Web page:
Google is testing password-free logins that authenticate via mobile device

By Shawn Knight
Dec 23, 2015
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  1. Google is one of several companies exploring replacements for the common password. One method the search giant is now experimenting with is simple enough; in fact, you may already use it as part of an existing two-factor authentication procedure.

    Typical passwords have a couple of inherent flaws. For starters, most people don't use complex passwords which makes it that much easier for cracking programs to figure them out. What's more, people tend to use the same password across multiple accounts. If a service gets hacked or your password otherwise gets exposed, several online accounts could easily become compromised. Two-factor authentication certainly helps but many choose not to use it as it's a "hassle."

    Google's latest method removes the traditional password from the entire equation, instead relying solely on your smartphone to sign into your Google account. When enabled, you'll simply enter your e-mail address which will send a text to you phone asking if you're trying to sign on. Answer "yes" and you'll be granted access.

    Google is currently testing the feature with a small group of users, a spokesperson told TechCrunch.

    Participants can use their regular password as a backup and if Google notices something unusual about the sign-in process, users may be asked to complete an extra step or two to verify their identity.

    No word as to when (or if) Google plans to roll the feature out to all users.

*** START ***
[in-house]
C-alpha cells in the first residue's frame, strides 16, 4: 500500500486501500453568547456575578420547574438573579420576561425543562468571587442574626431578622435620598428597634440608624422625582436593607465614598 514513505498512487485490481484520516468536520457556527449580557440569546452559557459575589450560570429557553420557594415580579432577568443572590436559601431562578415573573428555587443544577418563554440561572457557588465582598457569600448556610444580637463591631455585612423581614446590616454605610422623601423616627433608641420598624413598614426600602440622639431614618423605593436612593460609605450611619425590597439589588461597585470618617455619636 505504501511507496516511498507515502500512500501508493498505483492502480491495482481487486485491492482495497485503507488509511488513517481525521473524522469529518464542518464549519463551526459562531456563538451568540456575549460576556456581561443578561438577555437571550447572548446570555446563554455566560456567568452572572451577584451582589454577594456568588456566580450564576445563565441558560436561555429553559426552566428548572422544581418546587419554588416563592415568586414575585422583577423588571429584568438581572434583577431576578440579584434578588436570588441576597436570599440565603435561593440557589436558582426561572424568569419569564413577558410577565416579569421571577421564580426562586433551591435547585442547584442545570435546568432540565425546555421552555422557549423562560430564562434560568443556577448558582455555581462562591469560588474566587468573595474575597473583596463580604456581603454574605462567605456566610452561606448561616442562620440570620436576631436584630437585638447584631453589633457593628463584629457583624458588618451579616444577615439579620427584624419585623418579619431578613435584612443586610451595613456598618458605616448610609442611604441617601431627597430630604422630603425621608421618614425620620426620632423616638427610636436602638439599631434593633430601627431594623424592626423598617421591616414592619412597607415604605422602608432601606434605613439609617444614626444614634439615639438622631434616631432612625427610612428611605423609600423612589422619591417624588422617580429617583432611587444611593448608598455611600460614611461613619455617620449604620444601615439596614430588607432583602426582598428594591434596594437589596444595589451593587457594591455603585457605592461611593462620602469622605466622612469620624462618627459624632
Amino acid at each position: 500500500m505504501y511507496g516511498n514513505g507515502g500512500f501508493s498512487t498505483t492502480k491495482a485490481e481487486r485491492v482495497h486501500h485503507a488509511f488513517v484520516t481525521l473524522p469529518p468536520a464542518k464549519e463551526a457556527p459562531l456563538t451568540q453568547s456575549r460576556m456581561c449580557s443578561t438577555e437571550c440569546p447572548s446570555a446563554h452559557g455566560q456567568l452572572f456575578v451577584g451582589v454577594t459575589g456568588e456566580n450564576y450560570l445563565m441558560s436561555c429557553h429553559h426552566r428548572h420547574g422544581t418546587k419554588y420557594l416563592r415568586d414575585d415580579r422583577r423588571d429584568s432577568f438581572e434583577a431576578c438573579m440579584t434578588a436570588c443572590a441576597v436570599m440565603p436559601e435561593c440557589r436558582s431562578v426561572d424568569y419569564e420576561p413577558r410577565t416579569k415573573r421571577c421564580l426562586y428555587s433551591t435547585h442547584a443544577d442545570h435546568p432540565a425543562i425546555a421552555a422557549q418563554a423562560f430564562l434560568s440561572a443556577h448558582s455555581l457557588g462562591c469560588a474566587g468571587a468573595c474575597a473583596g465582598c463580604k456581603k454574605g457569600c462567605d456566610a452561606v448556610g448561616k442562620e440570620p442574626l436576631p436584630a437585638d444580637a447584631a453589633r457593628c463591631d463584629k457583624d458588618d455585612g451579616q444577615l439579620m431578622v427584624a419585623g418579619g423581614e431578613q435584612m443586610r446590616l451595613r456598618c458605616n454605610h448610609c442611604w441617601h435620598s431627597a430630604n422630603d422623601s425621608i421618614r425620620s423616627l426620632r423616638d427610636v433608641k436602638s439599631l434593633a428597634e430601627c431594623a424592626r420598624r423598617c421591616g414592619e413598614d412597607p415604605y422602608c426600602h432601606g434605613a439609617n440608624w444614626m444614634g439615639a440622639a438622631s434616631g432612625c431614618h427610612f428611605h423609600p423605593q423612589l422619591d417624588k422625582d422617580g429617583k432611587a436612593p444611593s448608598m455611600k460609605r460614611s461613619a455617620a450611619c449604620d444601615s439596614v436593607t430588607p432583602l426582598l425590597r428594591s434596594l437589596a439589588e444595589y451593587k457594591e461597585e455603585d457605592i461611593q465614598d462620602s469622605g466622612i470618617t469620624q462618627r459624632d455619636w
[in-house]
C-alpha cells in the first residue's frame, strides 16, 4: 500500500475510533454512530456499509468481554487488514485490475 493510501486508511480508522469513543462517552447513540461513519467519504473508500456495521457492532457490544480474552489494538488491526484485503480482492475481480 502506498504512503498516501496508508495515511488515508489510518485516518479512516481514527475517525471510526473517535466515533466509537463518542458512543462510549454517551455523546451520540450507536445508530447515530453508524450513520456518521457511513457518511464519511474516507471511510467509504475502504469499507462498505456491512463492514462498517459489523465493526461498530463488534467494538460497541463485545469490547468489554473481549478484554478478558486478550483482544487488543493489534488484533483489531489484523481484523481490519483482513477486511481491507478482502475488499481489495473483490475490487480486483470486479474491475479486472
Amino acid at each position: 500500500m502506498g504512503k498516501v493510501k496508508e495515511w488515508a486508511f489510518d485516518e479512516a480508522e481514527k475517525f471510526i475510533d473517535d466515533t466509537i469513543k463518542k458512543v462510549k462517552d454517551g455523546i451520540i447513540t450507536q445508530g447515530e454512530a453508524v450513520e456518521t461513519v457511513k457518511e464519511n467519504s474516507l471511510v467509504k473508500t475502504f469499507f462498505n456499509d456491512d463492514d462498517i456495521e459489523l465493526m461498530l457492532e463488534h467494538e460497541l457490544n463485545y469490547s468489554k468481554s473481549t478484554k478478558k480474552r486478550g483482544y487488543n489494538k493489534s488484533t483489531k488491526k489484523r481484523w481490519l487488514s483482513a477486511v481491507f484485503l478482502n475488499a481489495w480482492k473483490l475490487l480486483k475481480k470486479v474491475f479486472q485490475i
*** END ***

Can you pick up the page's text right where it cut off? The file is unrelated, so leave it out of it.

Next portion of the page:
Permalink to story.

  2. Yynxs

    Yynxs TS Enthusiast Posts: 69   +14

    Guessing Google just wasn't sure they were tracking you close enough. Best have the user sign directly in each time so those nifty tracking and logging of non-personal data is completely linked with 'that other data'. Can't have revenue losses when a stolen/hacked phone sends personally targetted adverts to someone not interested or, God forbid, if the owner has it, not staring at the device and the correct window/app.

    Any bets how much advertising is built into the login process?
  3. GregonMaui

    GregonMaui TS Rookie

    Try the MACID app on your mac and iPhone. Unlock your mac with your fingerprint.

    Google can research macID and then "innovate".
  4. Uncle Al

    Uncle Al TS Evangelist Posts: 1,517   +677

    Hmmmmmm .... I hope they didn't have anything to do with those high class passwords that worked so well last year for all the Target stores ....... LOL
  5. seeprime

    seeprime TS Rookie Posts: 29   +11

    I don't care for the idea of using your smartphone every time you want to check email or use a service. If you don't have your smartphone with you, I believe you can still use a password. I don't see the need for the annoying step of having to tap my phone, after unlocking it, every time I want to check my email. Use a strong password, something that can't be cracked, like a long sentence with punctuation and numbers in it and you'll be fine. Just don't forget it as password cracking programs, like opcrack, can't crack long sentences.

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